The Pomegranate

February 8, 2018

The only legend I have ever loved is
the story of a daughter lost in hell.
And found and rescued there.
Love and blackmail are the gist of it.
Ceres and Persephone the names.
And the best thing about the legend is
I can enter it anywhere. And have.
As a child in exile in
A city of fogs and strange consonants,
I read it first and at first I was
as an exiled child in the crackling dusk of
the underworld, the stars blighted. Later
I walked out in a summer twilight
searching for my daughter at bed-time.
When she came running I was ready
to make any bargain to keep her.
I carried her back past whitebeams
and wasps and honey-scented buddleias.
But I was Ceres then and I knew
winter was in store for every leaf
on every tree on that road.
Was inescapable for each one we passed.
And for me.
It is winter
and the stars are hidden.
I climb the stairs and stand where I can see
my child asleep beside her teen magazines,
her can of Coke, her plate of uncut fruit.
The Pomegranate! How did I forget it?
She could have come home and been safe
and ended the story and all
our heart-broken searching but she reached
out a hand and plucked a pomegranate.
She put out her hand and pulled down
the French sound for apple and
the noise of stone and proof
that even in the place of death,
at the heart of legend, in the midst
of rocks full of unshed tears
ready to be diamonds by the time
the story was told, a child can be
hungry. I could warn her. There is still a chance.
The rain is cold. The road is flint-coloured.
The suburb has cars and cable television.
The veiled stars are above ground.
It is another world. But what else
can a mother give her daughter but such
beautiful rifts in time?
If I defer the grief I will diminish the gift.
The legend will be hers as well as mine.
She will enter it. As I have.
She will wake up. She will hold
the papery flushed skin in her hand.
And to her lips. I will say nothing.

Eavan Boland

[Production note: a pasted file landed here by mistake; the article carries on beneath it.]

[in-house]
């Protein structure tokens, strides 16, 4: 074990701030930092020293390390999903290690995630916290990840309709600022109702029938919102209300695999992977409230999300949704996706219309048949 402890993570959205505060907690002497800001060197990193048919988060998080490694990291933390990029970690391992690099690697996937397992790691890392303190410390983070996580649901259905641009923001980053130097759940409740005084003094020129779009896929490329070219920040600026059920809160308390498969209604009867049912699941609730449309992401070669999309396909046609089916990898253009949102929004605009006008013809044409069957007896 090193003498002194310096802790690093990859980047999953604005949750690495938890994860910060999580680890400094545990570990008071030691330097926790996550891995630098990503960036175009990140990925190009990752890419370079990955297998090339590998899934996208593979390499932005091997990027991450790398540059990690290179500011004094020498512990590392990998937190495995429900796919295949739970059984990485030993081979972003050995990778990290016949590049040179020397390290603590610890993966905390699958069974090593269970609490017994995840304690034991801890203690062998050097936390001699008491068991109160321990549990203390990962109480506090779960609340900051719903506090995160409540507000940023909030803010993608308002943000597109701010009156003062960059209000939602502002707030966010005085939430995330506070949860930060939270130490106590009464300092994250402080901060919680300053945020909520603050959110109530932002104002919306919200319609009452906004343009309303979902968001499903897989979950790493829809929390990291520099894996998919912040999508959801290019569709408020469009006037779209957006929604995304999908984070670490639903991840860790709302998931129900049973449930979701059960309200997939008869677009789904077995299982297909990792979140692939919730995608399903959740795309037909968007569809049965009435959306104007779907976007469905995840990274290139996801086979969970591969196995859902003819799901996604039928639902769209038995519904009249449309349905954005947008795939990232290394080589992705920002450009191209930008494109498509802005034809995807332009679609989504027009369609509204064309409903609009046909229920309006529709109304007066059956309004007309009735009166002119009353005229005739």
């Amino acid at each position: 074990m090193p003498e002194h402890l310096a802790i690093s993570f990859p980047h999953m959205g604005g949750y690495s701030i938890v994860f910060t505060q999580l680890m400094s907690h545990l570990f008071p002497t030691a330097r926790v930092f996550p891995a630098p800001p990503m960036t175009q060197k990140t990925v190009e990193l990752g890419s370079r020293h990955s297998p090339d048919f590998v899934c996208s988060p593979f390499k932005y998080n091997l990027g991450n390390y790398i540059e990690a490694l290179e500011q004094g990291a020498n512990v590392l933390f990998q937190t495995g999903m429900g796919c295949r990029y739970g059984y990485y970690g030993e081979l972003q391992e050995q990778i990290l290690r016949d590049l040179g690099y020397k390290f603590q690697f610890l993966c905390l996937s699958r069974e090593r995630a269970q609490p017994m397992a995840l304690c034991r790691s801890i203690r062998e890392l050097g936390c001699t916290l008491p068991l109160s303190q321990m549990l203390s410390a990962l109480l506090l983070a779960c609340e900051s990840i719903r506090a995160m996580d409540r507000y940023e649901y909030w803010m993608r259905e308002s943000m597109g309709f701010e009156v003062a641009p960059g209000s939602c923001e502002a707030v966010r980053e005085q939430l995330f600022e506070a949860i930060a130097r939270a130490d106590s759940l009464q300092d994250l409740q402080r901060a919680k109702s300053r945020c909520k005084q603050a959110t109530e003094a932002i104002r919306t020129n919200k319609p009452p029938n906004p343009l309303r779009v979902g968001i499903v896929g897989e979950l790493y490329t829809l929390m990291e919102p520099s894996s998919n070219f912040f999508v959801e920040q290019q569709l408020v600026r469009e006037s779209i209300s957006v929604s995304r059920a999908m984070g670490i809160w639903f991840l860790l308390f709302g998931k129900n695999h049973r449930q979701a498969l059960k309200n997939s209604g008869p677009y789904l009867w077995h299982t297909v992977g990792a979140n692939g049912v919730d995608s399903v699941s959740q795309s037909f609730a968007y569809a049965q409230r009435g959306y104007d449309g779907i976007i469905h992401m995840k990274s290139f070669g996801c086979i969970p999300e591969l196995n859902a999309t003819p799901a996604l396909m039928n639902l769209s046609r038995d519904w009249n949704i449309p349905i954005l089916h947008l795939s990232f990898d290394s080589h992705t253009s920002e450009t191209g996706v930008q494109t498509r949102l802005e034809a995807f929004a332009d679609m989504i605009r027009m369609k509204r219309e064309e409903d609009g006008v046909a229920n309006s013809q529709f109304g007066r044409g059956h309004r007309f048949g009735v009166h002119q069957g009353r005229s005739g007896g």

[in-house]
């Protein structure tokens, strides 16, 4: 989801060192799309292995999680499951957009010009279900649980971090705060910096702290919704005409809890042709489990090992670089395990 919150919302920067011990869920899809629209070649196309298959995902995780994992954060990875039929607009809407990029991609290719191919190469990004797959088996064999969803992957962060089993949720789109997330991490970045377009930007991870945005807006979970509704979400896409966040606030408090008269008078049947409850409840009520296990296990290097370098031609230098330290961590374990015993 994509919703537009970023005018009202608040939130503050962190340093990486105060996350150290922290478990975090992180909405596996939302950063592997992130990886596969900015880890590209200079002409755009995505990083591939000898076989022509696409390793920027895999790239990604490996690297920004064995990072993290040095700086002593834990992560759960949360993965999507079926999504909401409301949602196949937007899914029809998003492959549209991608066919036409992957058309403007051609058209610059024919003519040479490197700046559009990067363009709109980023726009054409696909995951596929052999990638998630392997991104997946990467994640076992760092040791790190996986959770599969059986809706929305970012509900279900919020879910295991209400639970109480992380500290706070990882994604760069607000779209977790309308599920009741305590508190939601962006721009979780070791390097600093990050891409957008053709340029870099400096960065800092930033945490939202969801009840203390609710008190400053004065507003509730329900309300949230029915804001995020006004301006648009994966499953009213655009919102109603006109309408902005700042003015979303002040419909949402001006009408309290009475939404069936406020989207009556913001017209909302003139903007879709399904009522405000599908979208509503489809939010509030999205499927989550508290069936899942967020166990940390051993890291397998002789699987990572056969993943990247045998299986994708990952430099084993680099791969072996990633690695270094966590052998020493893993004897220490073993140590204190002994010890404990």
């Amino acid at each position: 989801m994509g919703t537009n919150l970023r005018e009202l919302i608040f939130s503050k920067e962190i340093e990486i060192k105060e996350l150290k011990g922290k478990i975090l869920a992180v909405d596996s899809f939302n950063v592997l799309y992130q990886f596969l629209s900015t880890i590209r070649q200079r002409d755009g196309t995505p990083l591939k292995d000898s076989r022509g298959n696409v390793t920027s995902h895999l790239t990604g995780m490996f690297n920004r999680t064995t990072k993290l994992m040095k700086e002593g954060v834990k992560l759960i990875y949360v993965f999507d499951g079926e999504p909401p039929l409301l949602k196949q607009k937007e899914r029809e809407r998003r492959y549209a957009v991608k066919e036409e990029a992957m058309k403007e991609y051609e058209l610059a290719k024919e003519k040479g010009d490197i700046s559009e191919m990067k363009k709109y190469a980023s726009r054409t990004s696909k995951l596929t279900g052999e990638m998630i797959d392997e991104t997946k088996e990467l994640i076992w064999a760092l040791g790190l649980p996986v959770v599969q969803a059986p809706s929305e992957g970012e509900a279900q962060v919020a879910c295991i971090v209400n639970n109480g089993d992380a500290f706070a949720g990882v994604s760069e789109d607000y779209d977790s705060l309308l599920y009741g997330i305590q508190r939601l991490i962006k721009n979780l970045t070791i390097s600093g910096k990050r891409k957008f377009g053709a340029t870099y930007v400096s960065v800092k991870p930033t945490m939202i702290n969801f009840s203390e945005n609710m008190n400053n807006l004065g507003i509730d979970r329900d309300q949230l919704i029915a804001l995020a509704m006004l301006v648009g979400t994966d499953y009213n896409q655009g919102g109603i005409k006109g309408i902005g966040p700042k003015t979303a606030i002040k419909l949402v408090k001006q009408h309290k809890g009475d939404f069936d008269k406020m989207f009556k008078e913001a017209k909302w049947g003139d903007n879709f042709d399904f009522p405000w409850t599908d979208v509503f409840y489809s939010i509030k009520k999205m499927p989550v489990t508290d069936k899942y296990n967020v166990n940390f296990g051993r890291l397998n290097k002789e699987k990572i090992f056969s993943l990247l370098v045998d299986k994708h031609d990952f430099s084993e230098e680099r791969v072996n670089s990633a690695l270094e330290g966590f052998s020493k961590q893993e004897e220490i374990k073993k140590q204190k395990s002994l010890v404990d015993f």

alien landscape1

I don’t think science fiction is a very good name for it (what I write), but it’s the name that we’ve got. It is different from other kinds of writing, I suppose, so it deserves a name of its own. But where I can get prickly and combative is if I’m just called a sci-fi writer. I’m not. I’m a novelist and poet. Don’t shove me into your damn pigeonhole, where I don’t fit, because I’m all over. My tentacles are coming out of the pigeonhole in all directions…

…I draw on the social sciences a great deal. I get a lot of ideas from them, particularly from anthropology. When I create another planet, another world, with a society on it, I try to hint at the complexity of the society I’m creating, instead of just referring to an empire or something like that…

…For most of my career, getting that label — sci-fi — slapped on you was, critically, a kiss of death. It meant you got reviewed in a little box with some cute title about Martians – or tentacles…

…I just knew from extremely early on – it sounds ridiculous, but five or six – that writing was something I was going to do, always. But just writing, not any mode in particular. It started as poetry. I think I was nine or ten before I really wrote a story. And it was a fantasy story, because that’s mostly what I was reading. By then, my brother and I were putting our quarters together to buy, now and then, a ten-cent magazine called something like “Fantastic Tales” – pulp magazines, you know…

…the fiction I read, because I was an early beginner, tended toward the fantastic. Realism is a very sophisticated form of literature, a very grown-up one. And that may be its weakness. But fantasy seems to be eternal and omnipresent and always attractive to kids.
But when people say, Did you always want to be a writer?, I have to say no! I always was a writer. I didn’t want to be a writer and lead the writer’s life and be glamorous and go to New York. I just wanted to do my job writing, and to do it really well…

…My first publications were all poetry, and that’s partly because of my father. He realized that sending out poetry is quite a big job. It takes method and a certain amount of diligence and a good deal of time. And he said, I could help you do that, that would be fun! He got interested in the subculture of the little magazines and realized that it is a little world, with rules all its own…

Ursula K Le Guin
Interview with John Wray for Paris Review fall 2013

dreams

February 8, 2018

I desired always to stretch the night and fill it fuller and fuller with dreams.

Virginia Woolf
The Waves

guiding lights

February 8, 2018

I had lines inside me, a string of guiding lights. I had language.

Jeanette Winterson
Why Be Happy When You Could Be Normal